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Working through a translator


Does anyone have any experience of working through a translator in Poland and the Czech republic and if so do you have any tips? I have a contract to supply consultancy support for culture development.
will craigie

3 Responses

  1. Working through Translators

    I’ve not worked with Polish or Czech translators but have worked with Chinese groups with a translator. My Mandarin doesn’t stretch much beyond hello, my name is … , thank you.

    I found it helpful to talk with the translators in advance to help them understand the concepts I am delivering and also to get a feel for how much they want me to say before they translate.

    I also found it helpful to get some information about the delegates’ backgrounds, culture, etc.

    If the translator is beside you you’ll need to ensure only one of you is talking at any one time. Also, be clear with them how you want the delegates’ contributions translated back to you.

    If you are using group activities, are you going to go round the groups? If so, how do you want the translator to help you listen in?

    When using a flip chart I found it useful to have the translator working on a second flip chart in Chinese so that we had everything in Chinese and English.

    I also had all handouts, PowerPoints, pre-prepared flips, etc, in both languages.

    Hope this helps, happy to discuss further if you want to contact me at david(at)

    Hope it all goes well for you,


  2. Working in Poland and Czech Rep
    I have worked extensively in both countries doing both training and consultancy.
    I agree with the comments below and will see if I can add some more.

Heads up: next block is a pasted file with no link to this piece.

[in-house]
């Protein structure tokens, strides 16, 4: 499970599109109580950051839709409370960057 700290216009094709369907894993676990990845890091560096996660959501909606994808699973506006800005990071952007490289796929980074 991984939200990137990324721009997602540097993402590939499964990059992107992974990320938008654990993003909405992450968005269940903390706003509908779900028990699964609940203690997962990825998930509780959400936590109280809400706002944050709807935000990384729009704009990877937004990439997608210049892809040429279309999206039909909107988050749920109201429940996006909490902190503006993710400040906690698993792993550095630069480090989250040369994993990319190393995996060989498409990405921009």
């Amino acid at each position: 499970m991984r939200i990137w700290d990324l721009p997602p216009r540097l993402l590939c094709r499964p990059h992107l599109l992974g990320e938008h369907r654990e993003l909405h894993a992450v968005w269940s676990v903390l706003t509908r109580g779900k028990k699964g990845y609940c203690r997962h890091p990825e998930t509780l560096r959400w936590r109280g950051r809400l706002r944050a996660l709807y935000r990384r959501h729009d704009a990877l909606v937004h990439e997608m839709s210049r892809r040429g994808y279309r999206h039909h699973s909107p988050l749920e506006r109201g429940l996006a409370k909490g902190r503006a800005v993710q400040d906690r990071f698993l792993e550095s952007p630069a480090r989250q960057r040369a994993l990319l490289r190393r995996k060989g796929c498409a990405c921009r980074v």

In talking to the translator beforehand do build up a rapport. They will probably ask you to speak for two or three whole sentences at a time but do check that out. Most prefer consecutive translation but I have worked with a couple who do near simultaneous translation (which is amazing). Give them breaks. Check out any special terms beforehand. For example, tell them exactly what you mean by ‘culture development’.
    Try and find out about equivalent sayings – our killing two birds with one stone is killing two flies with one swat in the Czech Republic. The translator will help with this. I found the humour translated well and helped break the ice, but you will probably need to feel your way at the start depending on the type of organisations/cultures you will be working with.
    Speak to the client not the translator, and don’t forget to keep eye contact with the client, and nod etc., when the translator is speaking.
    You will be very dependant on your translator but do expect many people you meet to speak a little English, and to understand more than they speak. And do try and learn a few words of the language (they are both Slavonic languages and quite similar). The translator can help you with pronunciation.
    I’m sure you will enjoy it. Best of luck.

  3. Working in Czech republic
    Thanks for the sound advice and best wishes guys.
    Its good to get out of your comfort zone…


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